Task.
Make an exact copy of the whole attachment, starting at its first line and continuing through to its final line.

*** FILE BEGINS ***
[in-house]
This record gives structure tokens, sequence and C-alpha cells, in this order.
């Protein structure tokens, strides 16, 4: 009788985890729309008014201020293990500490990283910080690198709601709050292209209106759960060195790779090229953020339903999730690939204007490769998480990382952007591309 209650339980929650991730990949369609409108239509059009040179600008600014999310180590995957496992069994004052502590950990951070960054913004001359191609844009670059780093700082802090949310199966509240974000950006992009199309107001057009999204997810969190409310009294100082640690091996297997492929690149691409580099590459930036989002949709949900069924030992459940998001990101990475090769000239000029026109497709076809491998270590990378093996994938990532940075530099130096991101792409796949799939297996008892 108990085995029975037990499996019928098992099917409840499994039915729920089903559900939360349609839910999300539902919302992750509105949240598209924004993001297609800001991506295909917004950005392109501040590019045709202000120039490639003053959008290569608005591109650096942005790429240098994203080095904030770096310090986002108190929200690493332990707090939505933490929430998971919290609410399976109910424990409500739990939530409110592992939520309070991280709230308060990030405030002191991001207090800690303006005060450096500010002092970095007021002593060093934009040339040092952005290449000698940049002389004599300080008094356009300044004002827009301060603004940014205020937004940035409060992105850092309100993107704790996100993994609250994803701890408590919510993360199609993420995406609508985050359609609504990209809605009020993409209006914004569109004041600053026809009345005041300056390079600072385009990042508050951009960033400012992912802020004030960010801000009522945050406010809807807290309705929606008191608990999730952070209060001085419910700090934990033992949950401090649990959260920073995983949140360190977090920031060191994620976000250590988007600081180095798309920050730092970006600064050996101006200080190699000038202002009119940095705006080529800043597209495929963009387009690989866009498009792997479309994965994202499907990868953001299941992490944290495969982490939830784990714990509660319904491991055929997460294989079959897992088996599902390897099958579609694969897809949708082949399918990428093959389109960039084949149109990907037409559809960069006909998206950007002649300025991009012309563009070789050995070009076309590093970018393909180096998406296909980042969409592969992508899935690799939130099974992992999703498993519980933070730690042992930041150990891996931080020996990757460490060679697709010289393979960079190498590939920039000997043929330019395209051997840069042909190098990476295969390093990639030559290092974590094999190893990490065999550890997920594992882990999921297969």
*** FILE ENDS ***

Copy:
[in-house]
This record gives structure tokens, sequence and C-alpha cells, in this order.
């Protein structure tokens, strides 16, 4: 009788985890729309008014201020293990500490990283910080690198709601709050292209209106759960060195790779090229953020339903999730690939204007490769998480990382952007591309 209650339980929650991730990949369609409108239509059009040179600008600014999310180590995957496992069994004052502590950990951070960054913004001359191609844009670059780093700082802090949310199966509240974000950006992009199309107001057009999204997810969190409310009294100082640690091996297997492929690149691409580099590459930036989002949709949900069924030992459940998001990101990475090769000239000029026109497709076809491998270590990378093996994938990532940075530099130096991101792409796949799939297996008892 108990085995029975037990499996019928098992099917409840499994039915729920089903559900939360349609839910999300539902919302992750509105949240598209924004993001297609800001991506295909917004950005392109501040590019045709202000120039490639003053959008290569608005591109650096942005790429240098994203080095904030770096310090986002108190929200690493332990707090939505933490929430998971919290609410399976109910424990409500739990939530409110592992939520309070991280709230308060990030405030002191991001207090800690303006005060450096500010002092970095007021002593060093934009040339040092952005290449000698940049002389004599300080008094356009300044004002827009301060603004940014205020937004940035409060992105850092309100993107704790996100993994609250994803701890408590919510993360199609993420995406609508985050359609609504990209809605009020993409209006914004569109004041600053026809009345005041300056390079600072385009990042508050951009960033400012992912802020004030960010801000009522945050406010809807807290309705929606008191608990999730952070209060001085419910700090934990033992949950401090649990959260920073995983949140360190977090920031060191994620976000250590988007600081180095798309920050730092970006600064050996101006200080190699000038202002009119940095705006080529800043597209495929963009387009690989866009498009792997479309994965994202499907990868953001299941992490944290495969982490939830784990714990509660319904491991055929997460294989079959897992088996599902390897099958579609694969897809949708082949399918990428093959389109960039084949149109990907037409559809960069006909998206950007002649300025991009012309563009070789050995070009076309590093970018393909180096998406296909980042969409592969992508899935690799939130099974992992999703498993519980933070730690042992930041150990891996931080020996990757460490060679697709010289393979960079190498590939920039000997043929330019395209051997840069042909190098990476295969390093990639030559290092974590094999190893990490065999550890997920594992882990999921297969």